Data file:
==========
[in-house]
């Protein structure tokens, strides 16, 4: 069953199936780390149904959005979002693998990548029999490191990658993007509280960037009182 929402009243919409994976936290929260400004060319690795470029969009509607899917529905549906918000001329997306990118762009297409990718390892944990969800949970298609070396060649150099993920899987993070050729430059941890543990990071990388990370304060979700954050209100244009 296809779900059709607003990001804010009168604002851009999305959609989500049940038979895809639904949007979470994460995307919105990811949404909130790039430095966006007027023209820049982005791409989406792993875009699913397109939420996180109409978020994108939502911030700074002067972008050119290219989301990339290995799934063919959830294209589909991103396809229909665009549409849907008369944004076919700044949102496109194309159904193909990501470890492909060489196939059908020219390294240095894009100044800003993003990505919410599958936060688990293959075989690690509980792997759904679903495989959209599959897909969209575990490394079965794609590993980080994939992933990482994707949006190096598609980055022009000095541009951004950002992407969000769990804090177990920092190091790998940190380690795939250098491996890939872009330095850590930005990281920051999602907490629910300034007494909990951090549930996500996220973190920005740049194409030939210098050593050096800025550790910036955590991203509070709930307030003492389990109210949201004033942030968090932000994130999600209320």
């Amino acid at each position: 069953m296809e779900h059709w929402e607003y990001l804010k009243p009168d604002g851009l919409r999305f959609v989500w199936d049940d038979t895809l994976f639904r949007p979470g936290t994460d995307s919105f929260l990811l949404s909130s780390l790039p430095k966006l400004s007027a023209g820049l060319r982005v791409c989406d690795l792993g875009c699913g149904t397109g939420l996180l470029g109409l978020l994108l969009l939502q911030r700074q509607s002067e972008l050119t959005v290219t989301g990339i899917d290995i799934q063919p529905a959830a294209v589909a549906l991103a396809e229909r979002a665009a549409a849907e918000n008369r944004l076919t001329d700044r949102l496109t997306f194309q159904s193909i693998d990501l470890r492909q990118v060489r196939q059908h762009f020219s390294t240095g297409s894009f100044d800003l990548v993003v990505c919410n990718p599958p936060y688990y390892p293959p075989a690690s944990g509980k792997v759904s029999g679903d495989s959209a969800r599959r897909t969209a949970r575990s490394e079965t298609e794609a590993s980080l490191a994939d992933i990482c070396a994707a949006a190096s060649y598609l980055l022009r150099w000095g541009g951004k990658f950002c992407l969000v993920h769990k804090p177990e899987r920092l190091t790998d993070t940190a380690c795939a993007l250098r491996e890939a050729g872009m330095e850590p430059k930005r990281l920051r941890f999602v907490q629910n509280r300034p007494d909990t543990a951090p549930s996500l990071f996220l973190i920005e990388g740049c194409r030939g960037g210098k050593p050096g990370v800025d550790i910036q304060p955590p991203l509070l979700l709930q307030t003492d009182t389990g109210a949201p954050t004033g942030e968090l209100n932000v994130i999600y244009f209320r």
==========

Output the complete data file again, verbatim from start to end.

[in-house]
């Protein structure tokens, strides 16, 4: 069953199936780390149904959005979002693998990548029999490191990658993007509280960037009182 929402009243919409994976936290929260400004060319690795470029969009509607899917529905549906918000001329997306990118762009297409990718390892944990969800949970298609070396060649150099993920899987993070050729430059941890543990990071990388990370304060979700954050209100244009 296809779900059709607003990001804010009168604002851009999305959609989500049940038979895809639904949007979470994460995307919105990811949404909130790039430095966006007027023209820049982005791409989406792993875009699913397109939420996180109409978020994108939502911030700074002067972008050119290219989301990339290995799934063919959830294209589909991103396809229909665009549409849907008369944004076919700044949102496109194309159904193909990501470890492909060489196939059908020219390294240095894009100044800003993003990505919410599958936060688990293959075989690690509980792997759904679903495989959209599959897909969209575990490394079965794609590993980080994939992933990482994707949006190096598609980055022009000095541009951004950002992407969000769990804090177990920092190091790998940190380690795939250098491996890939872009330095850590930005990281920051999602907490629910300034007494909990951090549930996500996220973190920005740049194409030939210098050593050096800025550790910036955590991203509070709930307030003492389990109210949201004033942030968090932000994130999600209320």
């Amino acid at each position: 069953m296809e779900h059709w929402e607003y990001l804010k009243p009168d604002g851009l919409r999305f959609v989500w199936d049940d038979t895809l994976f639904r949007p979470g936290t994460d995307s919105f929260l990811l949404s909130s780390l790039p430095k966006l400004s007027a023209g820049l060319r982005v791409c989406d690795l792993g875009c699913g149904t397109g939420l996180l470029g109409l978020l994108l969009l939502q911030r700074q509607s002067e972008l050119t959005v290219t989301g990339i899917d290995i799934q063919p529905a959830a294209v589909a549906l991103a396809e229909r979002a665009a549409a849907e918000n008369r944004l076919t001329d700044r949102l496109t997306f194309q159904s193909i693998d990501l470890r492909q990118v060489r196939q059908h762009f020219s390294t240095g297409s894009f100044d800003l990548v993003v990505c919410n990718p599958p936060y688990y390892p293959p075989a690690s944990g509980k792997v759904s029999g679903d495989s959209a969800r599959r897909t969209a949970r575990s490394e079965t298609e794609a590993s980080l490191a994939d992933i990482c070396a994707a949006a190096s060649y598609l980055l022009r150099w000095g541009g951004k990658f950002c992407l969000v993920h769990k804090p177990e899987r920092l190091t790998d993070t940190a380690c795939a993007l250098r491996e890939a050729g872009m330095e850590p430059k930005r990281l920051r941890f999602v907490q629910n509280r300034p007494d909990t543990a951090p549930s996500l990071f996220l973190i920005e990388g740049c194409r030939g960037g210098k050593p050096g990370v800025d550790i910036q304060p955590p991203l509070l979700l709930q307030t003492d009182t389990g109210a949201p954050t004033g942030e968090l209100n932000v994130i999600y244009f209320r």